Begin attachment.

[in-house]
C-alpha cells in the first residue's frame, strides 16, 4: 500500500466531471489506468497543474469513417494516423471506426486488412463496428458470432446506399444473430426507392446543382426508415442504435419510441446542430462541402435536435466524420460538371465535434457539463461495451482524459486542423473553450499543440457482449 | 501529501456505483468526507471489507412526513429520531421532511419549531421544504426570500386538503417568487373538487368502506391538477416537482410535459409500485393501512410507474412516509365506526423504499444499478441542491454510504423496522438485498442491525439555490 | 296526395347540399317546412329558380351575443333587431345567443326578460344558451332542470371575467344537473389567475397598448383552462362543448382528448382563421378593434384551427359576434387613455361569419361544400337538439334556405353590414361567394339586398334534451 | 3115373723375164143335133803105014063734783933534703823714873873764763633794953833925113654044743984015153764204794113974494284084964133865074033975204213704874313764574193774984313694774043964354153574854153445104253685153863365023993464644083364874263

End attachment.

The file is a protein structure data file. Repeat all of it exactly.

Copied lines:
[in-house]
C-alpha cells in the first residue's frame, strides 16, 4: 500500500466531471489506468497543474469513417494516423471506426486488412463496428458470432446506399444473430426507392446543382426508415442504435419510441446542430462541402435536435466524420460538371465535434457539463461495451482524459486542423473553450499543440457482449 | 501529501456505483468526507471489507412526513429520531421532511419549531421544504426570500386538503417568487373538487368502506391538477416537482410535459409500485393501512410507474412516509365506526423504499444499478441542491454510504423496522438485498442491525439555490 | 296526395347540399317546412329558380351575443333587431345567443326578460344558451332542470371575467344537473389567475397598448383552462362543448382528448382563421378593434384551427359576434387613455361569419361544400337538439334556405353590414361567394339586398334534451 | 3115373723375164143335133803105014063734783933534703823714873873764763633794953833925113654044743984015153764204794113974494284084964133865074033975204213704874313764574193774984313694774043964354153574854153445104253685153863365023993464644083364874263